Atomic 95 Savor Ski Boot – Simple and Effective
Atomic 95 Savor Ski Boot – Simple and Effective
Two words describe the Atomic Savor 95 (MSRP $475) women’s ski boot: simple and comfortable.
Atomic 95 Savor Ski Boot Review
A rear-entry ski boot, the Atomic Savor 95 is a throwback to the ski boots I wore in the late 1980s and early 1990s to now-defunct ski areas such as Cuchara and Conquistador.
It wasn’t, however, the nostalgia that led me to the Savor 95. It was my favorite ski boot line (also made by Atomic) getting discontinued- the Live Fit.
Starting out with the Live Fit 70 and eventually upgrading to a Live Fit 90 with more Thinsulate inside the liner for improved comfort and warmth, my ski boots of choice were Atomic’s Live Fit for several years.
They were wonderfully comfortable. Unlike other ski boots that I had tried, the somewhat wider width and softer flex didn’t leave my feet feeling pinched or pained after a day of skiing. Additionally, I appreciated the cushy Clima Foam liner and the two buckle design.
When the Live Fit line was discontinued, I was bitterly disappointed and convinced that I would never find a suitable replacement for my favorite two buckle ski boots. That changed, when, a few months later I discovered the Atomic Savor 95 at a local ski shop when I was dropping off my skis to get waxed and tuned.
Intended for use by solidly intermediate skiers, I was immediately attracted to the Savor series.
Minimalist in design, the rear-entry, solid black single buckle ski boots stood out among a wall of complicated- looking traditional four buckle ski boots bursting with technical features and colors. Could they possibly be a suitable replacement for my Live Fits?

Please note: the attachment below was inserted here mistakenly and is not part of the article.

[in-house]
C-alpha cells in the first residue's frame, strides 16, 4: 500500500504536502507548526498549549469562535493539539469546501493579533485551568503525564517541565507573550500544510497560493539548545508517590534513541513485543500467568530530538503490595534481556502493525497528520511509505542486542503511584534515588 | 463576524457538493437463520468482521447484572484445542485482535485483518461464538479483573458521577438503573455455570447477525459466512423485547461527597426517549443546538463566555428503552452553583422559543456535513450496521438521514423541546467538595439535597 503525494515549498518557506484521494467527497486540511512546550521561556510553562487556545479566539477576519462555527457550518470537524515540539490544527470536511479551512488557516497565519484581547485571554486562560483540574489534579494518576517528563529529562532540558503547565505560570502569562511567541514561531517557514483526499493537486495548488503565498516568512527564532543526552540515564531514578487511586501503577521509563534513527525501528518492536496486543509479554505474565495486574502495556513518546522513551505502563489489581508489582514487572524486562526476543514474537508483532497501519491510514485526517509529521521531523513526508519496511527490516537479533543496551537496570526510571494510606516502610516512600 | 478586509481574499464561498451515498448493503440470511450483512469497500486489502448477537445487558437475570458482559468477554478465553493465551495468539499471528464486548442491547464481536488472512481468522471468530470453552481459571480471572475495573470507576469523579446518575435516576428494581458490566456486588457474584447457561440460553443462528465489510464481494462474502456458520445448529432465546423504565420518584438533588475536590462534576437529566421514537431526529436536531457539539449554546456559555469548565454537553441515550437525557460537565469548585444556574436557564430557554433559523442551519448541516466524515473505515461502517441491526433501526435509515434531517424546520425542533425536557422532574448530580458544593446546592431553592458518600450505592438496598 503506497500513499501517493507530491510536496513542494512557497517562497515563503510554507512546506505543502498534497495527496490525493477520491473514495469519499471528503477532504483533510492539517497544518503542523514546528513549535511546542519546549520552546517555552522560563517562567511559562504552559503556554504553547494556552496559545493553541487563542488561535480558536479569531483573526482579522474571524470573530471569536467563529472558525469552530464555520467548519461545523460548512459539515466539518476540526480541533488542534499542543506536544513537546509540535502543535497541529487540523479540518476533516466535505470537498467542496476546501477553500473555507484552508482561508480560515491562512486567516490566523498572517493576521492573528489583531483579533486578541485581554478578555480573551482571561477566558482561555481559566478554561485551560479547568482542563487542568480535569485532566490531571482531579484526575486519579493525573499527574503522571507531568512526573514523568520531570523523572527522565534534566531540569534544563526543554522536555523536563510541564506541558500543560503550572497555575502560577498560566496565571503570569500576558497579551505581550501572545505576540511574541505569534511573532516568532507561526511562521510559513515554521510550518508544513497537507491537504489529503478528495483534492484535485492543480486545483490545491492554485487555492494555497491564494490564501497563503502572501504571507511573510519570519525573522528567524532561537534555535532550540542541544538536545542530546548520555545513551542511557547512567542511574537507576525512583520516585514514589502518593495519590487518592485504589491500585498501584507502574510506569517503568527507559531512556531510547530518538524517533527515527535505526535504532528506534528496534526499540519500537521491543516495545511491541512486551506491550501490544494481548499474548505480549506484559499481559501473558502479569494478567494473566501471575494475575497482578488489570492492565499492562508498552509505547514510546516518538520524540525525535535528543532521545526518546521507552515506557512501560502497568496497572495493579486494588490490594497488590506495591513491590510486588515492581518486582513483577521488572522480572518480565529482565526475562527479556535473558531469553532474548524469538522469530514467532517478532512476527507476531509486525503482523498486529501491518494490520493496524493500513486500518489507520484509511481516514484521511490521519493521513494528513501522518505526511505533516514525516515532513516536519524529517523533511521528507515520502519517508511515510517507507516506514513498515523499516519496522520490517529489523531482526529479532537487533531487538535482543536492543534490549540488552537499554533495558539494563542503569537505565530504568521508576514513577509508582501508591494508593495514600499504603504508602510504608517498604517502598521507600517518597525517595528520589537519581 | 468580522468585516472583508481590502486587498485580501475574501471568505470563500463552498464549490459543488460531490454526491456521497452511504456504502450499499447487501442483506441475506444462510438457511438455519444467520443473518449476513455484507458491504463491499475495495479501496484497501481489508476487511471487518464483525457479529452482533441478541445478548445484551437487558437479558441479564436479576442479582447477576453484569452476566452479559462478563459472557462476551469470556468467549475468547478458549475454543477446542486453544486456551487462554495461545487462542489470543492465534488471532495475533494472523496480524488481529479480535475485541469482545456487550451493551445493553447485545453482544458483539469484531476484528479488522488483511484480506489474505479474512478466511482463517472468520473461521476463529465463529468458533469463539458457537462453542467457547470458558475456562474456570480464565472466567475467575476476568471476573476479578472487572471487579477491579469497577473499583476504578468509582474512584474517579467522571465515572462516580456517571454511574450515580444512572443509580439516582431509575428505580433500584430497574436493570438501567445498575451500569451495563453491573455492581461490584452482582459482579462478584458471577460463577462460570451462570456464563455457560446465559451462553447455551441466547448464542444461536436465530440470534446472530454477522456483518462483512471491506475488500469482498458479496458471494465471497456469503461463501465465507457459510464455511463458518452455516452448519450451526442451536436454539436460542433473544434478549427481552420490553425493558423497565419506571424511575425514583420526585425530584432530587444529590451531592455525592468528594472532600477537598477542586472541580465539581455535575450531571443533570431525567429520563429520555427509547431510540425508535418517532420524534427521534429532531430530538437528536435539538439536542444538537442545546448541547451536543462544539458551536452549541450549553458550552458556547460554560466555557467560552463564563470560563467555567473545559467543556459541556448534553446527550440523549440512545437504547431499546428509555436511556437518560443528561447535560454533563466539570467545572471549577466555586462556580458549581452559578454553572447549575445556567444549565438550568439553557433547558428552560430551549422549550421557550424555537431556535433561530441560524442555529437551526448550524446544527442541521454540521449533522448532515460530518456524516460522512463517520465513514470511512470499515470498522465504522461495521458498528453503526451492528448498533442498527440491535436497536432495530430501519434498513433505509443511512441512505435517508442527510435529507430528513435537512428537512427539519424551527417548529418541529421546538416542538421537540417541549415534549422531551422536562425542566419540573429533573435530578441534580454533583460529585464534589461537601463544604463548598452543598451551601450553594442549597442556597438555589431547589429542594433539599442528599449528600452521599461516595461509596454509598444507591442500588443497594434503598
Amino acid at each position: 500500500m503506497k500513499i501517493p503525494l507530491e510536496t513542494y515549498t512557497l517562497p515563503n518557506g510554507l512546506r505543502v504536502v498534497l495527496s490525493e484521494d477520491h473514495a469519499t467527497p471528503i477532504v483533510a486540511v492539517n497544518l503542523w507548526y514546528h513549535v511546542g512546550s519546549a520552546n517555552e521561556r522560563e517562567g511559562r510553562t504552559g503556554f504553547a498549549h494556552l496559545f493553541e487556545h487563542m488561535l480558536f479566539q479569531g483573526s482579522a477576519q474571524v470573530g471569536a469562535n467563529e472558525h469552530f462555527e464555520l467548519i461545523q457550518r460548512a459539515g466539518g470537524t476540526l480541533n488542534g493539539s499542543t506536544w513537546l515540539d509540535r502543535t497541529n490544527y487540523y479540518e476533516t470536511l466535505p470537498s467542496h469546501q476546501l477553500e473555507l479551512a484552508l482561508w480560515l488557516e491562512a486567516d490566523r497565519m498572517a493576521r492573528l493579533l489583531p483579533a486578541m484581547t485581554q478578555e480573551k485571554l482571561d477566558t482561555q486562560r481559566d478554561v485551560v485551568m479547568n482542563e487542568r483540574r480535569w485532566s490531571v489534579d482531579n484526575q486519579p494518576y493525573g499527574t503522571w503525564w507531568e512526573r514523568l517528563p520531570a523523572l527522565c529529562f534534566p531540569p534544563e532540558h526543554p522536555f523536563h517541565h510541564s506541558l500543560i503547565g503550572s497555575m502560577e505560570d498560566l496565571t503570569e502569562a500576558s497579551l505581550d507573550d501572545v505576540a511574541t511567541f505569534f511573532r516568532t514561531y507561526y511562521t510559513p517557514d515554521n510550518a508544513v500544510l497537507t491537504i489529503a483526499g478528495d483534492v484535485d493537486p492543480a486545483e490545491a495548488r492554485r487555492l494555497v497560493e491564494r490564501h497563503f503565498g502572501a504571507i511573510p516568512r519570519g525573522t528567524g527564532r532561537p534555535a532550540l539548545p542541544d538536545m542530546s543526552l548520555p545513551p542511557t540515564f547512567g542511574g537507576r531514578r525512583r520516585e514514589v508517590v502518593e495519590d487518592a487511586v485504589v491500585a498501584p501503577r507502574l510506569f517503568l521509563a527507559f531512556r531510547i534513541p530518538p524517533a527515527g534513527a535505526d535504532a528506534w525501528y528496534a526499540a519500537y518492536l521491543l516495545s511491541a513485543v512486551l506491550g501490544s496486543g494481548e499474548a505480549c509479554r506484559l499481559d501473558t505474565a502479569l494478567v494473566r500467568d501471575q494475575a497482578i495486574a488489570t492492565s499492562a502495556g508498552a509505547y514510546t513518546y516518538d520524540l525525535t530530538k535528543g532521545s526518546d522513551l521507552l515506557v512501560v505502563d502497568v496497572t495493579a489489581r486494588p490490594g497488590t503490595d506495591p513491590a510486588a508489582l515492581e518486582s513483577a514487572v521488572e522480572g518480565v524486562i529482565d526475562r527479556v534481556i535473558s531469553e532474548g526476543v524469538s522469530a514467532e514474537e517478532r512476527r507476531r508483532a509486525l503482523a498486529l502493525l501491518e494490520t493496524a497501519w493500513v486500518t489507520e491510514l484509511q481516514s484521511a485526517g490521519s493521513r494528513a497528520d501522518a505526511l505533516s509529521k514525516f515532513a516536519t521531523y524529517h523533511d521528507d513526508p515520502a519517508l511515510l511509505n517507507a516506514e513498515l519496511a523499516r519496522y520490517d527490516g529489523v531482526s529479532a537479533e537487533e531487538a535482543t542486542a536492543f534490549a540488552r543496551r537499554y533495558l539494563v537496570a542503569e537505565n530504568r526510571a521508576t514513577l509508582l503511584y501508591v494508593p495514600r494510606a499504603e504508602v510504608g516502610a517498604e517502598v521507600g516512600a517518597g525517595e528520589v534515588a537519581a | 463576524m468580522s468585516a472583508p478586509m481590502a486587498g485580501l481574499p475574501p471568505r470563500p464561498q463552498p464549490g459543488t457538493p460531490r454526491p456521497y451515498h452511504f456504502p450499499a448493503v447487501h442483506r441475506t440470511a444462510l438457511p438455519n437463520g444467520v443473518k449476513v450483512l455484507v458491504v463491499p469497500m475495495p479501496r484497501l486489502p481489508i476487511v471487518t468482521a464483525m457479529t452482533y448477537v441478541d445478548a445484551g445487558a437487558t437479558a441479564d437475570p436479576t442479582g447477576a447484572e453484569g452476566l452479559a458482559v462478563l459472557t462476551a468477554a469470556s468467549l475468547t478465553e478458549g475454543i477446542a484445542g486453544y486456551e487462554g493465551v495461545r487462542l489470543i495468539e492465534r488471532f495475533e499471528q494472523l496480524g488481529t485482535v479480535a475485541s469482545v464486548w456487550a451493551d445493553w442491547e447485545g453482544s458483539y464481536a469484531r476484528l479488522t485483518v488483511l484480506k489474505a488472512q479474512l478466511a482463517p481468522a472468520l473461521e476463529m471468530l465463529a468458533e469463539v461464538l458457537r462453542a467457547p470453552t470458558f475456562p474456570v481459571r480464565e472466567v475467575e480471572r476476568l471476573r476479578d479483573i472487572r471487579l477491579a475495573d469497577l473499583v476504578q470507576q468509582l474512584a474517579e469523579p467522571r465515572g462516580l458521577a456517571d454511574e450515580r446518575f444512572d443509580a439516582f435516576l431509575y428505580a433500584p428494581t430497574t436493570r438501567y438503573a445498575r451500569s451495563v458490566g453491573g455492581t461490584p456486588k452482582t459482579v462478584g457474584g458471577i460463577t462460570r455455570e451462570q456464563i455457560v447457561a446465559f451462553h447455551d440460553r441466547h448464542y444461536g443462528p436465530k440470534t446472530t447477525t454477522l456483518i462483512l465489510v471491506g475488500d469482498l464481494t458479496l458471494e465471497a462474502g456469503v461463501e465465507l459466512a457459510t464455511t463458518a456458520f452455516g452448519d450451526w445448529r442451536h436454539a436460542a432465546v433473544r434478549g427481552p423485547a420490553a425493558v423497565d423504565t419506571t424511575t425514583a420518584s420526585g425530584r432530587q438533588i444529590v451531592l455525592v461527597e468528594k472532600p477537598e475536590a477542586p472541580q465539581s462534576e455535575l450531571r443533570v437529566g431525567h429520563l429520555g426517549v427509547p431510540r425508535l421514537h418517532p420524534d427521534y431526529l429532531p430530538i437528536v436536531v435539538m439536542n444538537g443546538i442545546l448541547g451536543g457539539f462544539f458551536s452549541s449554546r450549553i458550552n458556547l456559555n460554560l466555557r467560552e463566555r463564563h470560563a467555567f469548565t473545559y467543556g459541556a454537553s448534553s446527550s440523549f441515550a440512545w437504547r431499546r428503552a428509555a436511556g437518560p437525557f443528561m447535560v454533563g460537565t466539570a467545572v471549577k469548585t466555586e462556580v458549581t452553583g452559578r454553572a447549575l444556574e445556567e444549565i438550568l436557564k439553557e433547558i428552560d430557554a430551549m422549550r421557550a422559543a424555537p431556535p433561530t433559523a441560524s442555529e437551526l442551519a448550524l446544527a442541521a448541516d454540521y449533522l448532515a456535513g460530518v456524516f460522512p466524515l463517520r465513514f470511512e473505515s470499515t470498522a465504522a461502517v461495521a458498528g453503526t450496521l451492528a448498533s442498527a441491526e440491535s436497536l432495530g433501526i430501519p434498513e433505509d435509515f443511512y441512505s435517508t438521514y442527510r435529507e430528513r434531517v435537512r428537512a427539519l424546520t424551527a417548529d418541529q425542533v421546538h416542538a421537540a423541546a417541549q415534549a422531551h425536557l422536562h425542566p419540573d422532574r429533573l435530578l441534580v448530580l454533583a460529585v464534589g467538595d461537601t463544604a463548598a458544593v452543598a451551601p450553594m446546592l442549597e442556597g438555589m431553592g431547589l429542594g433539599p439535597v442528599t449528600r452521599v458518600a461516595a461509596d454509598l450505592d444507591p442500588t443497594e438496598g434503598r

Designed especially for female physiology, the tulip-shaped Savor 95 has a women-specific lower cuff for a more accommodating fit, and 3 Degree Shell Rotation for a better fit.
Other key features include: Prolite revolutionary light shell construction with added reinforcements in key zones; Easy Step In allows for easy step-in into the boots; Easy Ratchet (special thumb and finger grips on the ratchet make it easy to tighten and close buckle with one hand); 102mm Wide Convenience Last; reinforced Energy Backbone spine that drives power from the boot to your skis for better maneuverability; Silver grade lining; Dual Density Cantable Grip Sole Pads for improved comfort and fit; and a comfortable 13 Degree Forward Lean for optimal skiing performance.
Taking them out
Due to delays in finding a pair of Atomic Savor 95s in my size, and the global pandemic prematurely ending the 2019/20 ski season, I had to wait until this year to fully test the Savor 95 ski boots.
The first thing I observed was how light they were. Compared to other ski boots, they weighed less and were noticeably less clunky.
Secondly, Atomic should have just named the ski boots “Simple Easy” instead of “Savor”. The Easy Step and Easy Ratchet features eliminated the usual struggle of taking ski boots on and off. With the latter, I was able to close the boot in one quick motion and dial in the best possible fit.